While Congress was happy to receive confirmation of the great victory, they were not happy with how long it took Wilkinson to arrive.  By the time of his arrival, Hancock had resigned, but Laurens had not yet been elected.  Wilkinson gave his message to Secretary Charles Thompson, who was presiding in the interim.  A few days later, after Laurens’ election, Congress voted to give Wilkinson a ceremonial sword.  Several delegates remarked that perhaps ceremonial spurs or a whip might be better to assist the young man in traveling a little faster.  It also voted to give Wilkinson a brevet promotion to brigadier general.

Congress also was not happy with the terms of surrender that Gates had given to Burgoyne’s army.  The decision to allow them to return to England seemed to undercut the value of capturing the army in the first place.  Whatever, their concerns, publicly Congress voted on November 4 to thank General Gates for his great victory.  It also voted to set December 18 as a national day of thanksgiving to God for allowing such a great victory.

Duché Letter

Much of Congress’ daily work involved correspondence.  Congress regularly received letters from all sorts of people.  Many came from generals, state politicians and other notable men.  Typically, such letters would be read aloud and acted upon by the entire body, or sent to a committee for further consideration.

Jacob Duché (from Wikimedia)
In mid-October, General Washington forwarded a letter from the Reverend Jacob Duché in Philadelphia.  Duché had served as a minister to the First Continental Congress and was considered a patriot.  He had remained in Philadelphia when the British army occupied the city.  There, he was arrested on charges of treason against the King.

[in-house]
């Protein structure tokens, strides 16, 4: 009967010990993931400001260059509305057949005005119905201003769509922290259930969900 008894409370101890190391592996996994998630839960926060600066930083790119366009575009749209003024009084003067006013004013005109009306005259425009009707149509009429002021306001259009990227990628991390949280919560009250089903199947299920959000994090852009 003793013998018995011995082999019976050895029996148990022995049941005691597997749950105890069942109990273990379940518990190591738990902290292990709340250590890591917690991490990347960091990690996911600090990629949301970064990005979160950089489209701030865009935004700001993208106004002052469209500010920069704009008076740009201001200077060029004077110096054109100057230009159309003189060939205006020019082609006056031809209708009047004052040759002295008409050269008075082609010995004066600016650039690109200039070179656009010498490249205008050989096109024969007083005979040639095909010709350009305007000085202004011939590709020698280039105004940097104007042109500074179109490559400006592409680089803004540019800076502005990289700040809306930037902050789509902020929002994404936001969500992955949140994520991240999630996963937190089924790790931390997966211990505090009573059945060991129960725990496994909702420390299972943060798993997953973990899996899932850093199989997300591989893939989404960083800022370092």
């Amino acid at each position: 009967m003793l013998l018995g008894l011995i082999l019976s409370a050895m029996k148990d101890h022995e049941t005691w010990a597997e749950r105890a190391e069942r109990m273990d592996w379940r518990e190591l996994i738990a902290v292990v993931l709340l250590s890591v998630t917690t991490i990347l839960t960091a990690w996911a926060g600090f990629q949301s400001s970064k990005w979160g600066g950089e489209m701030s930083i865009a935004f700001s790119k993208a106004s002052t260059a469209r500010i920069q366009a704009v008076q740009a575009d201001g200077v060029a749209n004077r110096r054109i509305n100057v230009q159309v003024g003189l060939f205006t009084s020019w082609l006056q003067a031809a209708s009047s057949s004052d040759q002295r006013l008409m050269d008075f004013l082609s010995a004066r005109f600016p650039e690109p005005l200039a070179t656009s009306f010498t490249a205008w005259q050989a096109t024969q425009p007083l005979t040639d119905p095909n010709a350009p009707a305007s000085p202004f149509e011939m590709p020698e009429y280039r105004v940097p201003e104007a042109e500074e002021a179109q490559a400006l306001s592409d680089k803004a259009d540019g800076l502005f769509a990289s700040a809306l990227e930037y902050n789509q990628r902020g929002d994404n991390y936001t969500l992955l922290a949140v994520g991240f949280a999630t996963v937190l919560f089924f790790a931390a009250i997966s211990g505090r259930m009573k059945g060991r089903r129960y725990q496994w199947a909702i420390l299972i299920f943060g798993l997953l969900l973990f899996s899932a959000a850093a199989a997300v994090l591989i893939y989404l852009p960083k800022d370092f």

A few days later, Duché sent a letter to General Washington, essentially saying that he never really supported independence and that the rebellion was pretty much lost at this point. He called on Washington to renounce independence, seek a negotiated peace, accept pardons from General Howe, and return royal authority to America.

Washington often forwarded letters to Congress without comment.  In this case, however, made clear that he thought the author’s comments were "curious," "extraordinary," and "ridiculous."  Even so, it was Congress’ place to respond to any political proposal, not the place of a military commander.  Congress read the letter, but did not act.  The letter eventually reached state officials who charged Duché with treason against the state of Pennsylvania and confiscated all of his lands.  Duché would be forced to leave Philadelphia with the British, and would be exiled from his home state.  Such defeatism would not be tolerated.

Articles of Confederation 

Within a few days of opening the York session, even with all the other things happening, the Congress resumed its debate on the Articles of Confederation.  Since just after passage of the Declaration of Independence, more than a year earlier, Congress had debated the Articles two or three days each week.  After getting started in York, the delegates made a final push, spending some time each day to finalize an agreement on the articles.